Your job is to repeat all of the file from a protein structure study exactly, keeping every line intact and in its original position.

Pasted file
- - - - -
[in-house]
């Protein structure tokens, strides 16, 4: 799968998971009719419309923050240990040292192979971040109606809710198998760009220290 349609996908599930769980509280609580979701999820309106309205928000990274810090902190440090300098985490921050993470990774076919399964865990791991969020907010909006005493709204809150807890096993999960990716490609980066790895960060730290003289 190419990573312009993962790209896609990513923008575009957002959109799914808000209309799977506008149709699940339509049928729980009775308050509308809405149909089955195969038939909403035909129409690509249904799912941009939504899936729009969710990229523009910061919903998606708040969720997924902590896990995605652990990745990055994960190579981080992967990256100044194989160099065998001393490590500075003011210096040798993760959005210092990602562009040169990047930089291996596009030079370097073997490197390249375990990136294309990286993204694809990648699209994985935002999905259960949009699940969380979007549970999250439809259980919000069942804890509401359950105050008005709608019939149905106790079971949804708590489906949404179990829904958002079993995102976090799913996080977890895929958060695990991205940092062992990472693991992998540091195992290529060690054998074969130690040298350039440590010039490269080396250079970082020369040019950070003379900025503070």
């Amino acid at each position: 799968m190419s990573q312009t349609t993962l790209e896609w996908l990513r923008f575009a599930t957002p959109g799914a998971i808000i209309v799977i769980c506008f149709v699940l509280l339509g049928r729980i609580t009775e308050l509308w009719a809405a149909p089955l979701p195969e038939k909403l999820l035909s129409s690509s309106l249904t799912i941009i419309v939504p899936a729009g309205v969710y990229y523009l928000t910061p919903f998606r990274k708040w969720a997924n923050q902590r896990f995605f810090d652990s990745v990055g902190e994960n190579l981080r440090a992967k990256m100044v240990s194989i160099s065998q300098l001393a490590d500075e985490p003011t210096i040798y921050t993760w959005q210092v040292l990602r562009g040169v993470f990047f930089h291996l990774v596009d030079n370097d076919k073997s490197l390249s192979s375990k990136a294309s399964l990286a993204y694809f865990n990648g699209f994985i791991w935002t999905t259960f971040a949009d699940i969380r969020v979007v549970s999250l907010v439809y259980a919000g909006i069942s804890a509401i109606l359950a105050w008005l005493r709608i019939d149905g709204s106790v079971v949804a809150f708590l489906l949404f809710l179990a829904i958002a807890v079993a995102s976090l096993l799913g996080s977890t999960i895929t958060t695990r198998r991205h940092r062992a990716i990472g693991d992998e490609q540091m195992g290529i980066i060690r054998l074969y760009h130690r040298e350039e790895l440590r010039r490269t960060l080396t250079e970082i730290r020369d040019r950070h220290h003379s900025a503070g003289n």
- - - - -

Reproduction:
[in-house]
């Protein structure tokens, strides 16, 4: 799968998971009719419309923050240990040292192979971040109606809710198998760009220290 349609996908599930769980509280609580979701999820309106309205928000990274810090902190440090300098985490921050993470990774076919399964865990791991969020907010909006005493709204809150807890096993999960990716490609980066790895960060730290003289 190419990573312009993962790209896609990513923008575009957002959109799914808000209309799977506008149709699940339509049928729980009775308050509308809405149909089955195969038939909403035909129409690509249904799912941009939504899936729009969710990229523009910061919903998606708040969720997924902590896990995605652990990745990055994960190579981080992967990256100044194989160099065998001393490590500075003011210096040798993760959005210092990602562009040169990047930089291996596009030079370097073997490197390249375990990136294309990286993204694809990648699209994985935002999905259960949009699940969380979007549970999250439809259980919000069942804890509401359950105050008005709608019939149905106790079971949804708590489906949404179990829904958002079993995102976090799913996080977890895929958060695990991205940092062992990472693991992998540091195992290529060690054998074969130690040298350039440590010039490269080396250079970082020369040019950070003379900025503070």
């Amino acid at each position: 799968m190419s990573q312009t349609t993962l790209e896609w996908l990513r923008f575009a599930t957002p959109g799914a998971i808000i209309v799977i769980c506008f149709v699940l509280l339509g049928r729980i609580t009775e308050l509308w009719a809405a149909p089955l979701p195969e038939k909403l999820l035909s129409s690509s309106l249904t799912i941009i419309v939504p899936a729009g309205v969710y990229y523009l928000t910061p919903f998606r990274k708040w969720a997924n923050q902590r896990f995605f810090d652990s990745v990055g902190e994960n190579l981080r440090a992967k990256m100044v240990s194989i160099s065998q300098l001393a490590d500075e985490p003011t210096i040798y921050t993760w959005q210092v040292l990602r562009g040169v993470f990047f930089h291996l990774v596009d030079n370097d076919k073997s490197l390249s192979s375990k990136a294309s399964l990286a993204y694809f865990n990648g699209f994985i791991w935002t999905t259960f971040a949009d699940i969380r969020v979007v549970s999250l907010v439809y259980a919000g909006i069942s804890a509401i109606l359950a105050w008005l005493r709608i019939d149905g709204s106790v079971v949804a809150f708590l489906l949404f809710l179990a829904i958002a807890v079993a995102s976090l096993l799913g996080s977890t999960i895929t958060t695990r198998r991205h940092r062992a990716i990472g693991d992998e490609q540091m195992g290529i980066i060690r054998l074969y760009h130690r040298e350039e790895l440590r010039r490269t960060l080396t250079e970082i730290r020369d040019r950070h220290h003379s900025a503070g003289n």